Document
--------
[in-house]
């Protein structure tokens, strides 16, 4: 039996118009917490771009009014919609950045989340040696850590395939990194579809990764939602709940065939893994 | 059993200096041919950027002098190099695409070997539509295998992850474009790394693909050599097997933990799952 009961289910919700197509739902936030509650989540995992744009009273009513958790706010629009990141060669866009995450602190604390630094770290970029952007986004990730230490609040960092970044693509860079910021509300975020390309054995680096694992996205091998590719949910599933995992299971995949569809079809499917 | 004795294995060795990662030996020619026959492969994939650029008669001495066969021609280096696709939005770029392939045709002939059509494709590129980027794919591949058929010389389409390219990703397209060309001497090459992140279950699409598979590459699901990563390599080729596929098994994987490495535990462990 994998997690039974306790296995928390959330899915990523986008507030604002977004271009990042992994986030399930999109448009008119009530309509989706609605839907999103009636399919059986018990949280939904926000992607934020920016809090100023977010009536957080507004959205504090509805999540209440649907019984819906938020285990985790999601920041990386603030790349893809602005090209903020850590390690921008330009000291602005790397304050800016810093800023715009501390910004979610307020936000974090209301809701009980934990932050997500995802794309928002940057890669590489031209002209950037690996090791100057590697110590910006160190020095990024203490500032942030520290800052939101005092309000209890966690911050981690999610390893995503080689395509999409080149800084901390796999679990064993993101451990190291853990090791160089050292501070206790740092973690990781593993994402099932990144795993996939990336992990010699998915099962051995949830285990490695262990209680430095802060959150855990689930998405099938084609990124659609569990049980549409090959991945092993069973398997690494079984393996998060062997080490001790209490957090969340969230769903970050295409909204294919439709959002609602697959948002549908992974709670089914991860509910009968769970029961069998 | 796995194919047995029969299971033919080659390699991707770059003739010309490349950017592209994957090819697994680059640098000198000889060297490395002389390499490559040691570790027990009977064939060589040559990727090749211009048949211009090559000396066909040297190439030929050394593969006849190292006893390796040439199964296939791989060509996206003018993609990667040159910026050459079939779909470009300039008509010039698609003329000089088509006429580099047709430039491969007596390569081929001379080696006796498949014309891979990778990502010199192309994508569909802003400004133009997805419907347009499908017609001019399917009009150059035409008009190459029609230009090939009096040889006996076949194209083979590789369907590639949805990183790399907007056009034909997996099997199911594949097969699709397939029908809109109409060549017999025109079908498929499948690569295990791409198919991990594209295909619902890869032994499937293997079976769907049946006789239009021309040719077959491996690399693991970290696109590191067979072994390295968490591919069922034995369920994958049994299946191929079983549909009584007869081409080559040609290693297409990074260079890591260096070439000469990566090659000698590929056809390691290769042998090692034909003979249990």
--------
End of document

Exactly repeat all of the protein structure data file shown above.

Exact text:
[in-house]
């Protein structure tokens, strides 16, 4: 039996118009917490771009009014919609950045989340040696850590395939990194579809990764939602709940065939893994 | 059993200096041919950027002098190099695409070997539509295998992850474009790394693909050599097997933990799952 009961289910919700197509739902936030509650989540995992744009009273009513958790706010629009990141060669866009995450602190604390630094770290970029952007986004990730230490609040960092970044693509860079910021509300975020390309054995680096694992996205091998590719949910599933995992299971995949569809079809499917 | 004795294995060795990662030996020619026959492969994939650029008669001495066969021609280096696709939005770029392939045709002939059509494709590129980027794919591949058929010389389409390219990703397209060309001497090459992140279950699409598979590459699901990563390599080729596929098994994987490495535990462990 994998997690039974306790296995928390959330899915990523986008507030604002977004271009990042992994986030399930999109448009008119009530309509989706609605839907999103009636399919059986018990949280939904926000992607934020920016809090100023977010009536957080507004959205504090509805999540209440649907019984819906938020285990985790999601920041990386603030790349893809602005090209903020850590390690921008330009000291602005790397304050800016810093800023715009501390910004979610307020936000974090209301809701009980934990932050997500995802794309928002940057890669590489031209002209950037690996090791100057590697110590910006160190020095990024203490500032942030520290800052939101005092309000209890966690911050981690999610390893995503080689395509999409080149800084901390796999679990064993993101451990190291853990090791160089050292501070206790740092973690990781593993994402099932990144795993996939990336992990010699998915099962051995949830285990490695262990209680430095802060959150855990689930998405099938084609990124659609569990049980549409090959991945092993069973398997690494079984393996998060062997080490001790209490957090969340969230769903970050295409909204294919439709959002609602697959948002549908992974709670089914991860509910009968769970029961069998 | 796995194919047995029969299971033919080659390699991707770059003739010309490349950017592209994957090819697994680059640098000198000889060297490395002389390499490559040691570790027990009977064939060589040559990727090749211009048949211009090559000396066909040297190439030929050394593969006849190292006893390796040439199964296939791989060509996206003018993609990667040159910026050459079939779909470009300039008509010039698609003329000089088509006429580099047709430039491969007596390569081929001379080696006796498949014309891979990778990502010199192309994508569909802003400004133009997805419907347009499908017609001019399917009009150059035409008009190459029609230009090939009096040889006996076949194209083979590789369907590639949805990183790399907007056009034909997996099997199911594949097969699709397939029908809109109409060549017999025109079908498929499948690569295990791409198919991990594209295909619902890869032994499937293997079976769907049946006789239009021309040719077959491996690399693991970290696109590191067979072994390295968490591919069922034995369920994958049994299946191929079983549909009584007869081409080559040609290693297409990074260079890591260096070439000469990566090659000698590929056809390691290769042998090692034909003979249990």